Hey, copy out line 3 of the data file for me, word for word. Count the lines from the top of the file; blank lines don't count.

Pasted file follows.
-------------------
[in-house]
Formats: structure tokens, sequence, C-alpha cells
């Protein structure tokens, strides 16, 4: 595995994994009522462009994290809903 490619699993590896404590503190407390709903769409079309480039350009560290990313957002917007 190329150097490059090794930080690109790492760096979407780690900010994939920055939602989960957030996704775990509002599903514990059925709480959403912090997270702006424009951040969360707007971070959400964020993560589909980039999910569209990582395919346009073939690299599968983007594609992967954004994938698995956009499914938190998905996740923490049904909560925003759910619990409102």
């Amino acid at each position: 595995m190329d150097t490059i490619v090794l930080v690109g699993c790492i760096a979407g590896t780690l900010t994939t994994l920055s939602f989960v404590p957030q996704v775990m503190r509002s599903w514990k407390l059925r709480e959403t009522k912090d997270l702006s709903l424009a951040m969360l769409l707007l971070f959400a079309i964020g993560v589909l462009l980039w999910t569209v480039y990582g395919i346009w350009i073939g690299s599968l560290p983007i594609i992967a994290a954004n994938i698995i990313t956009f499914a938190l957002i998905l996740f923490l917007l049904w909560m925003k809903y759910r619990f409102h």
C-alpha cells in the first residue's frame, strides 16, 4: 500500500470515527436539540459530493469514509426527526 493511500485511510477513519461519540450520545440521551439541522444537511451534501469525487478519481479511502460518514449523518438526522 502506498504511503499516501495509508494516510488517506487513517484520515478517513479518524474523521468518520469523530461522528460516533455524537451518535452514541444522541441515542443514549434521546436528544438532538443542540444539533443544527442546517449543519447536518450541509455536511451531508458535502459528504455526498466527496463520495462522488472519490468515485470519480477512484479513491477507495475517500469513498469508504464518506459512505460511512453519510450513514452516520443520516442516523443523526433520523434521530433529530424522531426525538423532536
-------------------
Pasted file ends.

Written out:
């Protein structure tokens, strides 16, 4: 595995994994009522462009994290809903 490619699993590896404590503190407390709903769409079309480039350009560290990313957002917007 190329150097490059090794930080690109790492760096979407780690900010994939920055939602989960957030996704775990509002599903514990059925709480959403912090997270702006424009951040969360707007971070959400964020993560589909980039999910569209990582395919346009073939690299599968983007594609992967954004994938698995956009499914938190998905996740923490049904909560925003759910619990409102």